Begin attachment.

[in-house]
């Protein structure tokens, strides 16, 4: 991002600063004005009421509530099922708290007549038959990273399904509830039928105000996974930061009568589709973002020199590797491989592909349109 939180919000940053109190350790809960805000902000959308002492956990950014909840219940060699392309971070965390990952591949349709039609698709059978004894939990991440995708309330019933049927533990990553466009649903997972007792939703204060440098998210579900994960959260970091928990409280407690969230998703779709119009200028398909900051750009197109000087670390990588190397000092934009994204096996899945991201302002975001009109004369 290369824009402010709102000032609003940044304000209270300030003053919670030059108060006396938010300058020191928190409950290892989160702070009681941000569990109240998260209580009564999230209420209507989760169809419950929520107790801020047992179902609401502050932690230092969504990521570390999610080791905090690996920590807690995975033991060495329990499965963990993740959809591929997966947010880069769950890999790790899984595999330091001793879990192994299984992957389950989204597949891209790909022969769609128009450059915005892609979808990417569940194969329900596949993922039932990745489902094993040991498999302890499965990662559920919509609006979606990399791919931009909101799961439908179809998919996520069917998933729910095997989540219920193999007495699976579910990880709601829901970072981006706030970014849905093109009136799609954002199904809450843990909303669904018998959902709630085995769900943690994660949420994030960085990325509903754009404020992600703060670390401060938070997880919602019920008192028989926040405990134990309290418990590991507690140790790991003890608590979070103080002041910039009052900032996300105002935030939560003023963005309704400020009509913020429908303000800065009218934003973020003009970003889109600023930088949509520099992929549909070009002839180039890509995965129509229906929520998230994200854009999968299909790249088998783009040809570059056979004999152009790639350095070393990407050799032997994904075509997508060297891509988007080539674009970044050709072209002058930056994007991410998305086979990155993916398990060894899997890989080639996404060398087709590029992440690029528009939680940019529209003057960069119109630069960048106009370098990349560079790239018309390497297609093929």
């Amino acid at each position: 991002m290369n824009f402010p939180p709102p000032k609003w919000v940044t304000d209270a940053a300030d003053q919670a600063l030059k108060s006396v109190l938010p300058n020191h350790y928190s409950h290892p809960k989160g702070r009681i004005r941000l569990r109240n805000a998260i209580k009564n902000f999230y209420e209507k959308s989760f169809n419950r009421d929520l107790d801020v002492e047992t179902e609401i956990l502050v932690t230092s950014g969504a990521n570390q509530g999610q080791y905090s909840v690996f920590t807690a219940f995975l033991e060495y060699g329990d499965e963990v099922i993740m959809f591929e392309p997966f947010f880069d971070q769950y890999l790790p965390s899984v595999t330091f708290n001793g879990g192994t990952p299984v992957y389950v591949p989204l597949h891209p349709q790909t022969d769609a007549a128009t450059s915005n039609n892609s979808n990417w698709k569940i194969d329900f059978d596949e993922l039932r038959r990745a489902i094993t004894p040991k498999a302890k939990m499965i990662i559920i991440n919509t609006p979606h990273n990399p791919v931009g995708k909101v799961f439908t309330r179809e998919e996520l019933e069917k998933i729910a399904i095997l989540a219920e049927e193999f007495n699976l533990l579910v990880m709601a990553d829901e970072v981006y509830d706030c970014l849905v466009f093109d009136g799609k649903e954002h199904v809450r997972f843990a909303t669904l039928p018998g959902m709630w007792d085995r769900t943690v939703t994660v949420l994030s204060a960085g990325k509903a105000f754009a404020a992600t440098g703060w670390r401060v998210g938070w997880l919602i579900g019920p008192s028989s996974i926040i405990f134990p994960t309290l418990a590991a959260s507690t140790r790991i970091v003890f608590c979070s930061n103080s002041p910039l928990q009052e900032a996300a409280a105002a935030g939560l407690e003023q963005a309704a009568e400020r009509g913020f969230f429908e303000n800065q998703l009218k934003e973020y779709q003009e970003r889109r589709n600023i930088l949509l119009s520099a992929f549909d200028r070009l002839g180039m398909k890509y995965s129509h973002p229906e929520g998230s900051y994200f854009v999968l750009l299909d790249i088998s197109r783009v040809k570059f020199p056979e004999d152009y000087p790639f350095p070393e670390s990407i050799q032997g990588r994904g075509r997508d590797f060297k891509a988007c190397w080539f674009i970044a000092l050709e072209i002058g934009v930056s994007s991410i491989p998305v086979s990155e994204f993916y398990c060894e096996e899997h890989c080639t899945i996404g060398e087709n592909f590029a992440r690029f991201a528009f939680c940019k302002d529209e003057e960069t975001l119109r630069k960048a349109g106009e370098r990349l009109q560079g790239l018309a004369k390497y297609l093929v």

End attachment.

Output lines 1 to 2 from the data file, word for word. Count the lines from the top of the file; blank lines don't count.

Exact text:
[in-house]
């Protein structure tokens, strides 16, 4: 991002600063004005009421509530099922708290007549038959990273399904509830039928105000996974930061009568589709973002020199590797491989592909349109 939180919000940053109190350790809960805000902000959308002492956990950014909840219940060699392309971070965390990952591949349709039609698709059978004894939990991440995708309330019933049927533990990553466009649903997972007792939703204060440098998210579900994960959260970091928990409280407690969230998703779709119009200028398909900051750009197109000087670390990588190397000092934009994204096996899945991201302002975001009109004369 290369824009402010709102000032609003940044304000209270300030003053919670030059108060006396938010300058020191928190409950290892989160702070009681941000569990109240998260209580009564999230209420209507989760169809419950929520107790801020047992179902609401502050932690230092969504990521570390999610080791905090690996920590807690995975033991060495329990499965963990993740959809591929997966947010880069769950890999790790899984595999330091001793879990192994299984992957389950989204597949891209790909022969769609128009450059915005892609979808990417569940194969329900596949993922039932990745489902094993040991498999302890499965990662559920919509609006979606990399791919931009909101799961439908179809998919996520069917998933729910095997989540219920193999007495699976579910990880709601829901970072981006706030970014849905093109009136799609954002199904809450843990909303669904018998959902709630085995769900943690994660949420994030960085990325509903754009404020992600703060670390401060938070997880919602019920008192028989926040405990134990309290418990590991507690140790790991003890608590979070103080002041910039009052900032996300105002935030939560003023963005309704400020009509913020429908303000800065009218934003973020003009970003889109600023930088949509520099992929549909070009002839180039890509995965129509229906929520998230994200854009999968299909790249088998783009040809570059056979004999152009790639350095070393990407050799032997994904075509997508060297891509988007080539674009970044050709072209002058930056994007991410998305086979990155993916398990060894899997890989080639996404060398087709590029992440690029528009939680940019529209003057960069119109630069960048106009370098990349560079790239018309390497297609093929």